The case of A Worker v A Cleaning Company ADJ-00023945 concerned a complaint made by an employee who argued that his hours of work were reduced and his work location was changed due to raising health and safety concerns at work.
The claimant employee in this case was employed as a general operative with a cleaning company and he stated his hours were progressively reduced to zero over a six week period for bringing “ some very serious health and Safety issues” to the attention of the management at a Hospital where he was working as a cleaner and to his own employer in May 2019. He argued that the respondent was in breach of the Act for penalising him for having made these complaints. Amongst the complaints made were needle stick injury training , lack of training in infection control, no health & safety representative, no training on chemicals, no Hep C vaccinations, no training on blood and faecal waste, inadequate checking of toilets , in adequate time to perform cleaning duties . He stated on the day he made the complaint, he arrived at work and he was removed from the hospital site and was given a 2.5 hour assignment at an alternative location. He said he wrote to the hospital outlining his Health & Safety concerns and that the letter was ignored along with several other letters. The claimant alleged he was penalised for making a health and safety complaint.
The respondent/employer denied the claimant’s allegations and took issue with the Health & Safety complaints raised by him and that his hours were reduced as the client company no longer wanted the claimant working on their site. The hospital stated that he and the hospital managers considered the claimant’s complaint and decided he was wrong in his assertions regarding health and safety matters .
The Adjudicator looked at Section 27 of the Safety Health and Welfare at Work Act 2005 (as amended) which deals with penalisation and outlines what is meant by it including for example, suspension, lay off, dismissal (or threat of), demotion or loss of opportunity for promotion, transfer of duties, change of location or reduction in wages or change in working hours. In essence Section 27 deals with issues where an employee suffers a detriment or loss for raising health and safety concerns.
In addition the Adjudicator made reference to a case before the Labour Court which considered in detail the matter of a causative link being established for having made a health & safety complaint and any resulting detriment . In Paul O’Neill v Toni and Guy Blackrock Limited (HSD095) the Court stated:
It is clear from the language of this section that in order to make out a complaint of penalisation it is necessary for a claimant to establish that the detriment of which he or she complains was imposed “for” having committed one of the acts protected by subsection 3. Thus, the detriment giving rise to the complaint must have been incurred because of, or in retaliation for, the Claimant having committed a protected act. This suggested that where there is more than one causal factor in the chain of events leading to the detriment complained of the commission of a protected act must be an operative cause in the sense that “but for” the Claimant having committed the protected act he or she would not have suffered the detriment. This involves a consideration of the motive or reasons which influenced the decision maker in imposing the impugned detriment.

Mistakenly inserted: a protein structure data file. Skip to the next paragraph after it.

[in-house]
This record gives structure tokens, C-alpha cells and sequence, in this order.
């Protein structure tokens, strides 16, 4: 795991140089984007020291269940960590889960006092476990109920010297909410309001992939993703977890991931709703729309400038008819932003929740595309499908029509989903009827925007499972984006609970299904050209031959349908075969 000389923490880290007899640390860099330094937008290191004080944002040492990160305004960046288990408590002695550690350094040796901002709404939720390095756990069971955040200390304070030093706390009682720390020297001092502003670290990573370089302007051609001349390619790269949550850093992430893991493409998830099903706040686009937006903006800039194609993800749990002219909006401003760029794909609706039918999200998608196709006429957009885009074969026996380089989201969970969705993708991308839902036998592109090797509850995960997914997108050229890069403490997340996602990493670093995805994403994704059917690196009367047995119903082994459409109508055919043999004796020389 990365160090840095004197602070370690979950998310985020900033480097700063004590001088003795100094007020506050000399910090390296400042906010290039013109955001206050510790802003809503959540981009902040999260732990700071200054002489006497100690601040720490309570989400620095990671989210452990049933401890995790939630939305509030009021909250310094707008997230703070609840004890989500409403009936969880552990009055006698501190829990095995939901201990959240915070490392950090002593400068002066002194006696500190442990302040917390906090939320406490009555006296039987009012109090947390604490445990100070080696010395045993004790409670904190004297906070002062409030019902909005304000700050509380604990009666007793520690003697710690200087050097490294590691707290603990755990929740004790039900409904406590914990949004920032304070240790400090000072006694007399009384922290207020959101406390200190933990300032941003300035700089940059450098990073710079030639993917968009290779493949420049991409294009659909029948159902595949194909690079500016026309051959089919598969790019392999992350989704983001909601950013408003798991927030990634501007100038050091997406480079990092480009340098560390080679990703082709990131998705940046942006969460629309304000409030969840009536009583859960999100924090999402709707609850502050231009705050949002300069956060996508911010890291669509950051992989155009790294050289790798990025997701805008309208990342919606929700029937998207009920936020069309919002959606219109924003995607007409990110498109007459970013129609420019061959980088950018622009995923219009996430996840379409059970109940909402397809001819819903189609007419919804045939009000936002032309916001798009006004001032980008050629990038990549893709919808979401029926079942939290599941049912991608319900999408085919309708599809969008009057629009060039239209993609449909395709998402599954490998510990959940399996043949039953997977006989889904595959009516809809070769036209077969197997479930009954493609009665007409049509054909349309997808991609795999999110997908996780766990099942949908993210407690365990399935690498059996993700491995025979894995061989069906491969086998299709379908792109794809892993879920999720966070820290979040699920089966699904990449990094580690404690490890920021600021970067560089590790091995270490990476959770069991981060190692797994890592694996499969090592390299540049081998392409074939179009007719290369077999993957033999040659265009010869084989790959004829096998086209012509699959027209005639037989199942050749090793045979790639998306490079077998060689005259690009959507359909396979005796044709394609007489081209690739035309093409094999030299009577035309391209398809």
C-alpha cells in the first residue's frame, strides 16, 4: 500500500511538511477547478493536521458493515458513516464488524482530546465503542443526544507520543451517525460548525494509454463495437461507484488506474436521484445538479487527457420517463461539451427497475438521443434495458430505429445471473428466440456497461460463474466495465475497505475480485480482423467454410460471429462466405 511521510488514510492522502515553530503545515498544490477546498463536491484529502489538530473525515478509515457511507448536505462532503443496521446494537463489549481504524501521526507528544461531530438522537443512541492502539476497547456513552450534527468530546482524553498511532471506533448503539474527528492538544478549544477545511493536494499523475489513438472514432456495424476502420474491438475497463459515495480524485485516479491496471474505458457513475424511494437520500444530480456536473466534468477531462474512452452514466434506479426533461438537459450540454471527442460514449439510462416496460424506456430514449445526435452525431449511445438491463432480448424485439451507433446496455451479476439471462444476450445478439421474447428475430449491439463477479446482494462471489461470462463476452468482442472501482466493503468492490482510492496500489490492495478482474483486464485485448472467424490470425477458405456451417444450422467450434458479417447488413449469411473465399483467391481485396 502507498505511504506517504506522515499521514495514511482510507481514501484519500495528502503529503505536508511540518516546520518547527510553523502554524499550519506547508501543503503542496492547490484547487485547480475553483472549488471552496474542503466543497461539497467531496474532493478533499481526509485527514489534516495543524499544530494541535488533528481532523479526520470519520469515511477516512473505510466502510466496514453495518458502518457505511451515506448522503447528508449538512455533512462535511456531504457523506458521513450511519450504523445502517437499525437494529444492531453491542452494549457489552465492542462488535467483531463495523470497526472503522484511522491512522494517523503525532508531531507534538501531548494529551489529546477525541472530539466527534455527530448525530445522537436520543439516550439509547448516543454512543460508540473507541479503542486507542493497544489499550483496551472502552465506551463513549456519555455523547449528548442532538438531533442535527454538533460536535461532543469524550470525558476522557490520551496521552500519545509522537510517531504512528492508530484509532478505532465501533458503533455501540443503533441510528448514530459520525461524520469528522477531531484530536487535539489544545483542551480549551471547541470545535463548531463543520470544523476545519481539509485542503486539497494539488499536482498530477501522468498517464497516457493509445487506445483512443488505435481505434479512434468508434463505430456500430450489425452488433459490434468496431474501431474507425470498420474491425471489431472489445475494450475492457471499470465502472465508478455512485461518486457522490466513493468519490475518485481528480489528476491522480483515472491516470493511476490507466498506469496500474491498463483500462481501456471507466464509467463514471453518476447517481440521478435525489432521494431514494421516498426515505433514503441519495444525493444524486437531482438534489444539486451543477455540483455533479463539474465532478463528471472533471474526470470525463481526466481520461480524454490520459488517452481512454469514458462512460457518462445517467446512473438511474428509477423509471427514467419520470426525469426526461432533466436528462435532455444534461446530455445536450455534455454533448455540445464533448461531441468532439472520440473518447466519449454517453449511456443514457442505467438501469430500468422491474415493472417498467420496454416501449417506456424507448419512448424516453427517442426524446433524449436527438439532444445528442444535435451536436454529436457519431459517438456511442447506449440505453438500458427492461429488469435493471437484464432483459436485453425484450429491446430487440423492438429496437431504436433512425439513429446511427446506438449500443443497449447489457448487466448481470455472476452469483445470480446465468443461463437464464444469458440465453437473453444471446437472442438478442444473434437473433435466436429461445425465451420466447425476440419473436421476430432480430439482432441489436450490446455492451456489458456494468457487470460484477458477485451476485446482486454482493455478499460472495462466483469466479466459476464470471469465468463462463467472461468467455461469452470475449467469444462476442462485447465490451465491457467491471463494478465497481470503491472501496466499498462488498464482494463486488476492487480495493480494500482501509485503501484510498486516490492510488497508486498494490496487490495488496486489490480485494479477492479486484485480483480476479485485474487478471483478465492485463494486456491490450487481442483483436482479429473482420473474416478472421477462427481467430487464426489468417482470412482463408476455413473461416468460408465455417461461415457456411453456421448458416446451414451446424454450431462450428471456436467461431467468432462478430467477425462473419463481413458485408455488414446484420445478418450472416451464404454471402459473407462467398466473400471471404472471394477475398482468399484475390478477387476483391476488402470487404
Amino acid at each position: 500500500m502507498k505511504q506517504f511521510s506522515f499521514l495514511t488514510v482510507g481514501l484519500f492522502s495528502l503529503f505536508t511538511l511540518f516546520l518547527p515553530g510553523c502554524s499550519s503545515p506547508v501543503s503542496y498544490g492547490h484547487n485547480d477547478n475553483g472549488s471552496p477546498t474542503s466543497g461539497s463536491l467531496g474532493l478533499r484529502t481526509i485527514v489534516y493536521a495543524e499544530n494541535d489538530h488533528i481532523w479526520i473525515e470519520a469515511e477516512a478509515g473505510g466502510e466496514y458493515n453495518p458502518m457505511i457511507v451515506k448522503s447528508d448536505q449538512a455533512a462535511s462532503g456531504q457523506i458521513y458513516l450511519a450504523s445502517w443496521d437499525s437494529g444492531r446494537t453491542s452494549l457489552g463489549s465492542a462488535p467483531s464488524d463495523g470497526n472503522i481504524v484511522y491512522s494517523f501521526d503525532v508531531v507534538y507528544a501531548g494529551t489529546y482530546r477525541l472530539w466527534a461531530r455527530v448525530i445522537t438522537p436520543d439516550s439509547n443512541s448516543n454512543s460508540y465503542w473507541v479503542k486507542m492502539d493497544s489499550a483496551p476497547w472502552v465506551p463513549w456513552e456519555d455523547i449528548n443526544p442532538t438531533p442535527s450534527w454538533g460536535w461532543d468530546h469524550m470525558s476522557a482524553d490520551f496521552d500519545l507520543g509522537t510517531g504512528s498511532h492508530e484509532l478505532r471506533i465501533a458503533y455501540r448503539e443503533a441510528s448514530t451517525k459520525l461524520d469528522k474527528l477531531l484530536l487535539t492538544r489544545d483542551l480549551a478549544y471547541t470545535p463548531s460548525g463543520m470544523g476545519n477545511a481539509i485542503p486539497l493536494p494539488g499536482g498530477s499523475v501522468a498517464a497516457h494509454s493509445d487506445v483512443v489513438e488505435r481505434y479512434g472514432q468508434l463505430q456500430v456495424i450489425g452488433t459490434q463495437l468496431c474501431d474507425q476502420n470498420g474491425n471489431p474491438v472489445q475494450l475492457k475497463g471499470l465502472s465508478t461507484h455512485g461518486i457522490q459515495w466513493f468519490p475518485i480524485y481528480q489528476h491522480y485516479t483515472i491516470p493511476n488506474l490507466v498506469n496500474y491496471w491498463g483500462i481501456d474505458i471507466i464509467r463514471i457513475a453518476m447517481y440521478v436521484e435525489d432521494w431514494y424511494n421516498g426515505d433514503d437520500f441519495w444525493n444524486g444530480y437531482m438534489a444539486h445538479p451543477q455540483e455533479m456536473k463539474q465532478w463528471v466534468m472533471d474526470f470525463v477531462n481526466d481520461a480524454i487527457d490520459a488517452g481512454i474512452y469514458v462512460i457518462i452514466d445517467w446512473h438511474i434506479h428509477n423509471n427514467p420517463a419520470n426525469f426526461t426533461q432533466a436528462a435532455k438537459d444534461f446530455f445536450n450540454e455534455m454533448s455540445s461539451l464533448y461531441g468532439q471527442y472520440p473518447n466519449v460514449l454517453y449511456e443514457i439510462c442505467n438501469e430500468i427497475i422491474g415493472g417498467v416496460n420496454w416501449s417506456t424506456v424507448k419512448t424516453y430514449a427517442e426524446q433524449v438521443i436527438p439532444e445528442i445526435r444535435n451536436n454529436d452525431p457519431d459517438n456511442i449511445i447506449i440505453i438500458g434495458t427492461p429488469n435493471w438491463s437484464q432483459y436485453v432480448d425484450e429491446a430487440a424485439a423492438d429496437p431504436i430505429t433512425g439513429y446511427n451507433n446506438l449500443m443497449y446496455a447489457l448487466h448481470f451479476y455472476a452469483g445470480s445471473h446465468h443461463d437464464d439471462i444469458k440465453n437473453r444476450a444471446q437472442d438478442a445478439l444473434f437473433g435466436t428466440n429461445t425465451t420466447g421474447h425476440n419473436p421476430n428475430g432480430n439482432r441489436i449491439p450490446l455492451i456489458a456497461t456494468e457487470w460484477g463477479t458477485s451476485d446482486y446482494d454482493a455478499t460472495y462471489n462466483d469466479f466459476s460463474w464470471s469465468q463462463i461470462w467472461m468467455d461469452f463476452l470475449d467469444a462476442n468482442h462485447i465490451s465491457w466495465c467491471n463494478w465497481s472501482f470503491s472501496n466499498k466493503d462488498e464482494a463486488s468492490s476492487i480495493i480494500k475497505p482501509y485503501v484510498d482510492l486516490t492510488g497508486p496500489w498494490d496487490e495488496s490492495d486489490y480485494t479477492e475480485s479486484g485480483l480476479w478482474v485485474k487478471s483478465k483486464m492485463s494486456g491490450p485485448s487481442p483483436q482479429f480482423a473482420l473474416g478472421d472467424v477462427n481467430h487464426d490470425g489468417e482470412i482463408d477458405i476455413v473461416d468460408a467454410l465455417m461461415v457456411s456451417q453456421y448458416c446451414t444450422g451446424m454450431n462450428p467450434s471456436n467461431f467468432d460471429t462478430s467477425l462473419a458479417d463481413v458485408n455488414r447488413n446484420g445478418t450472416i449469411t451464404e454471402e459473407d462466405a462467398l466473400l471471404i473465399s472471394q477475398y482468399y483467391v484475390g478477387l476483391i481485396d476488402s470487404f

The Adjudicator noted that the claimant had complained of a significant reduction in working hours arising from having made complaints both to his employer, his direct line supervisors and the employers client. She also observed that the company did not deny that the claimant was removed from the hospital site after making the complaint and following consultation between the company and the hospital. The company in this case had argued that the employee was the author of his own misfortune but the Adjudicator observed that it was six days after the claimant employee was removed before his employer sent a vague text to him without any specifications regarding a time or venue for a meeting. The company also argued that their clients were entitled to have a worker removed from the site at the clients discretion.
The Adjudicator commented:
“I found the evidence of the claimant and his witness about their working environment and the inadequacy of health & safety training to be credible and consistent. The respondent has not disputed that the claimant was removed from the site as a result of his complaints – many of which had health & safety matters at their core. I found the evidence of the respondent to be inconsistent and lacking in credibility and note his failure to submit the “case law “ he was relying upon in support of his position and as well as his failure to submit any working time records”.
She concluded “I am satisfied that the claimant has established a causal link between having made his complaints known to the respondent and the hospital and his removal from the site and the ensuing reduction in working hours. Section 27 specifically identifies “ (c) transfer of duties, change of location of place of work, reduction in wages or change in working hours” as penalisation”
The claimant was awarded €7,500 compensation.
Employment Law Case Tip
Employers need to be very careful where an employee raises any concerns or complaints under the Safety Health and Welfare at Work Act 2005. Penalisation is defined broadly under Section 27 as outlined in this case and hence if an employee raises a complaint, they should not suffer any loss as a result of doing this including reduction in pay, working hours or a threat of dismissal.
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